Wednesday, 19 October 2011

Horrible Work Organizations: A Correspondent Writes

In my own case the situation at work hasn't been resolved and my physician has signed me off, not as being unfit for work so much as my work place is not a fit place to employ staff. This is daft. Several colleagues are also off, one in a very bad way, one in a very dark place and one who is obviously showing signs of stress and depression all caused by inappropriate behaviour by some lunatics and an institution which is in denial about its own nastiness. I suspect that the senior managers can not even begin to countenance the reality of the heap of dung on which they are perched because to do so would disturb them so much, they have to deny it to maintain their own self esteem. They are being manipulated into doing this by  those to whom they turn for advice and those people may well be they key malignant figures in the corporate landscape. It is not for nothing that my employing institution is in the top ten institutions in its sector for spending money on legal advice. It has to defend its own utter fictional fragility in some way. So what will it take for the institution to come out of denial?  A suicide? A murder? If that was the case the denial would take the form of 'well it is known that that specialist subject attracts lunatics who are in need of help' and so it is the the case of the late Ms So'n'So whose tragic and untimely demise .... The script would be written by the very people whose madness drives the sane insane. Is this too black for you?  Just think of the loss of faith in some communities in their big institions, e.g. Spain where the Catholic Church, and the 'banks' have all lost the esteem with which they were once held in a very short space of time.  What is left for 'the people' to hold on to? In the workplace, why should the madness not continue and its victims grow larger.  Because that is the way they do things there. It cannot last. But it is the reality for the moment.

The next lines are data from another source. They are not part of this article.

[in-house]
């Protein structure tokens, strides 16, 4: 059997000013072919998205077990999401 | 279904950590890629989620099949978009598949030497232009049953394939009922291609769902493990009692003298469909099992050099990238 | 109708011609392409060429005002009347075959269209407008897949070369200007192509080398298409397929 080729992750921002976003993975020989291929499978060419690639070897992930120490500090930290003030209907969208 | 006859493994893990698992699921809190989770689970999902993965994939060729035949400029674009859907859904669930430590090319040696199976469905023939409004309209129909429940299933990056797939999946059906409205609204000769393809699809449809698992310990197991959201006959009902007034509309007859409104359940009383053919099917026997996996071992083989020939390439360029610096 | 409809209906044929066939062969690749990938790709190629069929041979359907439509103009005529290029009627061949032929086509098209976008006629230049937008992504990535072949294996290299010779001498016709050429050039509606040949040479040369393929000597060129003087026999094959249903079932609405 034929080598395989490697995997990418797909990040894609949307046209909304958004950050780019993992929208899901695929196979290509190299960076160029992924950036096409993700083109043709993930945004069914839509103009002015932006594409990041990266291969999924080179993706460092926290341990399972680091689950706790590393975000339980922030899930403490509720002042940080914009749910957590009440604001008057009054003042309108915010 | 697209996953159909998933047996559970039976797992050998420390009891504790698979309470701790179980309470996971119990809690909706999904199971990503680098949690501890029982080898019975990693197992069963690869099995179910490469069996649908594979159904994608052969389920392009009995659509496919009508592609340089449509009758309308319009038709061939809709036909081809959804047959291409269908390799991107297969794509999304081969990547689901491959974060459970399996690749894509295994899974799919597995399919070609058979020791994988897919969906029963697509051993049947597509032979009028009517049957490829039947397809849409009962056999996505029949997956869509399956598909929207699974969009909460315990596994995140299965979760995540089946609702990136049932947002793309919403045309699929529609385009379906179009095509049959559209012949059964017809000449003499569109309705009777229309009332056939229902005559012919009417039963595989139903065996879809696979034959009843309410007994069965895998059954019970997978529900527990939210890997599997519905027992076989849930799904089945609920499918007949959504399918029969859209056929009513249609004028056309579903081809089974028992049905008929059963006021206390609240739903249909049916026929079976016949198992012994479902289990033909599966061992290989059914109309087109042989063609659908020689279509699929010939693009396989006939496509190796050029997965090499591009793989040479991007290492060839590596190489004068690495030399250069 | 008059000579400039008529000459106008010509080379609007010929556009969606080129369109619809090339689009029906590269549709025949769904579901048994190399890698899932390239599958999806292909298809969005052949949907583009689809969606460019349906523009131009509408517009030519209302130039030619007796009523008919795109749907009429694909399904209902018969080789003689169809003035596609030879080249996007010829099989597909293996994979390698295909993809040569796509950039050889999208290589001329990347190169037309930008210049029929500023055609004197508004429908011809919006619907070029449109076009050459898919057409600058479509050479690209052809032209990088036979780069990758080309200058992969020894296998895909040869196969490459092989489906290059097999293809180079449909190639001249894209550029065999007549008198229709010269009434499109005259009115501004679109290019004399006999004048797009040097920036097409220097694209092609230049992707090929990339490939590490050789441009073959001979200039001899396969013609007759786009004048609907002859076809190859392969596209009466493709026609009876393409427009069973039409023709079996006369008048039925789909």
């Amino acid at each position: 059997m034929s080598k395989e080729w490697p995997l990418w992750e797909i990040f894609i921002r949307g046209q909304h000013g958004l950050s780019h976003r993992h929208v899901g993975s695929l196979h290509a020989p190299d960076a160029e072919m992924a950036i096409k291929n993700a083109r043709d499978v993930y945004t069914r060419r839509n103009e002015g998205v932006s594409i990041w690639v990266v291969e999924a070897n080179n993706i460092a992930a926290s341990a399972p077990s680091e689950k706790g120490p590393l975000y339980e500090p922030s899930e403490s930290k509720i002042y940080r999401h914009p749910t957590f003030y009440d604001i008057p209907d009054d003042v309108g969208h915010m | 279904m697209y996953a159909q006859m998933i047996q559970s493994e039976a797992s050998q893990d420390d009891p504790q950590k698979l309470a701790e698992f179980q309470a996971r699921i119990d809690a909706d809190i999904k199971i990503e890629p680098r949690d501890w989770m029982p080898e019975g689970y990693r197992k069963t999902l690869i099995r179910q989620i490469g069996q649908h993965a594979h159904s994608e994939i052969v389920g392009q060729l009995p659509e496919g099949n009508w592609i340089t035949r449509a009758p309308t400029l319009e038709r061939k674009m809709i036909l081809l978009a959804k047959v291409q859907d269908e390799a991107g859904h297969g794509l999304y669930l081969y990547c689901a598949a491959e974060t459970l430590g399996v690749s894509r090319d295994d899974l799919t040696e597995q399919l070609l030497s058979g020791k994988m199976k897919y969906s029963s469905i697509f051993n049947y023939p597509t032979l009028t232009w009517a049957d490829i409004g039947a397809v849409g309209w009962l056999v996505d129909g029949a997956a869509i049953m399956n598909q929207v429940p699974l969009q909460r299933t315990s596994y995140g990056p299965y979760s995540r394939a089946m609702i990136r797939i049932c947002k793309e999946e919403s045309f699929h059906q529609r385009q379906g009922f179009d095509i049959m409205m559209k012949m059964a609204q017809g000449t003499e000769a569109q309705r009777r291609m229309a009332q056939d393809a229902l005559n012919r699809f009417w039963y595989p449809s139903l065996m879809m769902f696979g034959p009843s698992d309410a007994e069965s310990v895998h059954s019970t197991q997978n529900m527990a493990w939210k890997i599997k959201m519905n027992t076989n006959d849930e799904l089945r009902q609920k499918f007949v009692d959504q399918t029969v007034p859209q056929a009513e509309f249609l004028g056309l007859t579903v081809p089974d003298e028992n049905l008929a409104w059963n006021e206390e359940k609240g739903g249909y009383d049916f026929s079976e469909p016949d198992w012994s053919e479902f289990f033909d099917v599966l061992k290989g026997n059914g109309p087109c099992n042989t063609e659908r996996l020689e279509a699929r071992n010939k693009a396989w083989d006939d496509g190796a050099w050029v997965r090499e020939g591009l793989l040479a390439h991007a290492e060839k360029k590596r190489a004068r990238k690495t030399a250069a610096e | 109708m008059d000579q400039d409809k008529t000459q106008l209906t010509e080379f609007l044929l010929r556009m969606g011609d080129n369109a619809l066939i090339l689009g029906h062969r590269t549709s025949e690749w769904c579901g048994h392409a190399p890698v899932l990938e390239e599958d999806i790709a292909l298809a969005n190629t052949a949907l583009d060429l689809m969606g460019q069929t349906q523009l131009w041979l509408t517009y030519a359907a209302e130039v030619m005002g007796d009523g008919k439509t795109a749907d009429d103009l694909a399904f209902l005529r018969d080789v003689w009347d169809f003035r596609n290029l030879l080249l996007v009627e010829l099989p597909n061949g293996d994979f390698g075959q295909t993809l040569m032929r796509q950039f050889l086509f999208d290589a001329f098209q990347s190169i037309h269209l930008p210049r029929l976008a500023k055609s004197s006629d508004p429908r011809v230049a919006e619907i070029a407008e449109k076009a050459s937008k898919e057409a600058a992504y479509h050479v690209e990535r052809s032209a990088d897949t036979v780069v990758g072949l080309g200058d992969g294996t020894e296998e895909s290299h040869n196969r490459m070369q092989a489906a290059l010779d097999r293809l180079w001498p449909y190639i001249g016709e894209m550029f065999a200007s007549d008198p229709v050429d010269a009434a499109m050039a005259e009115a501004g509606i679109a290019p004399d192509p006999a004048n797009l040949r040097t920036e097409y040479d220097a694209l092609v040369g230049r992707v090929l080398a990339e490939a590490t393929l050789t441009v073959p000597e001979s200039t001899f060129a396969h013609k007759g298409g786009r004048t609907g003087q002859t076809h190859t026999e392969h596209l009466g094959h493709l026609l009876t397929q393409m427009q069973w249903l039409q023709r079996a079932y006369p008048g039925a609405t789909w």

Workplace Bullying: CEO's and St(r)ategic Plans

It is never far from the concerns of the good Occupational Health professional, that bullying in the workplace gives rise to a very high percentage of sickness absence accounted for as work-related stress. In addition, the psychological damage done by bullying in the workplace extends into domestic and other relations.  A volume I was introduced to lately bears the title 'The No Asshole Culture'  (Sutton 2007) and is given over advising on how to build workplaces which have a zero-tolerance policy on bullying and other forms of demeaning behaviours. It is a sad sate of affairs for the non-asshole as defined by Sutton, and indeed those with power to exorcise assholes from the workplace, that those to whom they turn to for advice to reshape the culture of their organisation may indeed be inviting the chief culprits into their den, thereby giving them more power to wield their destructive behaviour.  I was reminded of this recently in a BBC TV Horizon programme on psychopaths in the workplace. As I recall it, the programme suggested there are four times the number of psychopaths at senior positions within large corporations and bureaucracies than there are in the general population. This should cause us, the working class some concern. One of the terrifying characteristics of psychopaths is that they believe their own lies and spend a good deal of their formidable powers into making their peers, managers and subordinates believe their lies.

On learning of their prevalence among the change-masters within organisations, it was with some horror that I came to the realisation that the psychopath-bully target large bureuacracies and corporations in the same way that a paedophile might target a residential facility for children in statutory care, be it run by the state, the county or a private provider. The psychopath thrives on maintaining their own self-delusion by preying on others weaknessess, for example the naive employee's belief that senior executives are in office because they are good and trustworthy people.  Beware: if a senior manager seems too good to be true, they probably are.